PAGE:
Facebook (FB) and the FTC have reportedly reached a settlement over the company's privacy violations, and the terms are more than just monetary.
The social media firm will pay a penalty of $5 billion, at the high end of the $3 billion to $5 billion range that was under negotiation, Reuters reported on Tuesday. The settlement also mandates that Facebook establish a board committee to oversee privacy issues at the company, which includes "executive certifications" of proper oversight.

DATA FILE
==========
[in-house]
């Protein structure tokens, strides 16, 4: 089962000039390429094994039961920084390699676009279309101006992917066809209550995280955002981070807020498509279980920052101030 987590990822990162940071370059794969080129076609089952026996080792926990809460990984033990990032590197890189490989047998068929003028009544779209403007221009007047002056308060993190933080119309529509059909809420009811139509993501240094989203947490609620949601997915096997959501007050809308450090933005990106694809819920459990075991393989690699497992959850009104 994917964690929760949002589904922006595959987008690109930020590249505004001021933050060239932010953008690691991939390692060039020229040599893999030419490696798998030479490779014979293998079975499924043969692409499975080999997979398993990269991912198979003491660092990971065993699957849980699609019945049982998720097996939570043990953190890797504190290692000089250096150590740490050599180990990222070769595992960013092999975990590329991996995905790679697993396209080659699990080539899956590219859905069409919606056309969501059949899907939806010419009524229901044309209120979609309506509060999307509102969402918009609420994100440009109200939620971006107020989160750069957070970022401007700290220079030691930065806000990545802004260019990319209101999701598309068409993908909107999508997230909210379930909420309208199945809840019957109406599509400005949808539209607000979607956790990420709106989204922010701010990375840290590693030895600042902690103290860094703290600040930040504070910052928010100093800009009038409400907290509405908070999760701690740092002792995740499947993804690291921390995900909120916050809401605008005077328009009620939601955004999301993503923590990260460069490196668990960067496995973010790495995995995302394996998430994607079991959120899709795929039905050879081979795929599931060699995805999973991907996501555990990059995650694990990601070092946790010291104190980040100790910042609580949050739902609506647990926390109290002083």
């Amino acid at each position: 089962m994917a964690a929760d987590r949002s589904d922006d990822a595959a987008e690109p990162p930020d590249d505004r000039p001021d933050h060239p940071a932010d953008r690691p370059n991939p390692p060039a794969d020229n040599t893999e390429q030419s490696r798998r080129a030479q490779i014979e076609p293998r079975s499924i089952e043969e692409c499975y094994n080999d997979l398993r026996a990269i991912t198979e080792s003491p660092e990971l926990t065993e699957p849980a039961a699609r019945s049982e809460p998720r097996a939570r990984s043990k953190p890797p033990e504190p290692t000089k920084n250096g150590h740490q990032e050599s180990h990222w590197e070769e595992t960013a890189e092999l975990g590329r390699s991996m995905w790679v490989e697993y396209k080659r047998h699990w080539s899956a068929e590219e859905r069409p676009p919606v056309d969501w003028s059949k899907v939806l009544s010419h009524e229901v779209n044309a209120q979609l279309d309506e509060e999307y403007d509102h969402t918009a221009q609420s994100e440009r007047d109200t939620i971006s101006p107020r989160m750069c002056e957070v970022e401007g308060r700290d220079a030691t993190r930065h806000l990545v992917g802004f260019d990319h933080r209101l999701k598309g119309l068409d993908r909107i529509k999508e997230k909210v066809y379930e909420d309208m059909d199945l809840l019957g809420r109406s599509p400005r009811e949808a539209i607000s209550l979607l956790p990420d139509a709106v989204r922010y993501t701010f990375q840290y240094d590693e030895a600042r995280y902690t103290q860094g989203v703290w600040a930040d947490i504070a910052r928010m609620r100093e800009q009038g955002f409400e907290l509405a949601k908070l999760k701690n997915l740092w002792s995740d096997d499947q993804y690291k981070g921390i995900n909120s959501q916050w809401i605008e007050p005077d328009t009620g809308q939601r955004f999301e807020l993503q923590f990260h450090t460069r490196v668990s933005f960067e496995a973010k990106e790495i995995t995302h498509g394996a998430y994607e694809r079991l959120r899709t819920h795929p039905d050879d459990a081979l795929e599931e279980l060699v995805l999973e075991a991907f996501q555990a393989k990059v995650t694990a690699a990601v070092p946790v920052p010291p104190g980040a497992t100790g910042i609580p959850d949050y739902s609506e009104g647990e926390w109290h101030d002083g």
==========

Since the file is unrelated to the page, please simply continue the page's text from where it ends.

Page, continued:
The settlement is set to be announced on Wednesday, according to Reuters. Facebook also reports its second-quarter earnings on Wednesday after the close of trading. The company is expected to report adjusted net income of $5.9 billion, or $1.87 a share, on sales of $16.5 billion, based on a FactSet survey of 43 analysts.
The FTC's case against Facebook stems from the Cambridge Analytica scandal, which originally came to light in March 2018. The agency had been investigating whether Facebook violated a 2012 consent decree requiring that it take steps to more carefully protects its users' data.
Facebook will not be required to admit guilt as part of the settlement, Reuters reported, but the $5 billion figure represents the largest civil penalty ever levied by the FTC.
Facebook shares ticked up slightly in after-hours trading on Tuesday and are up 49% so far this year.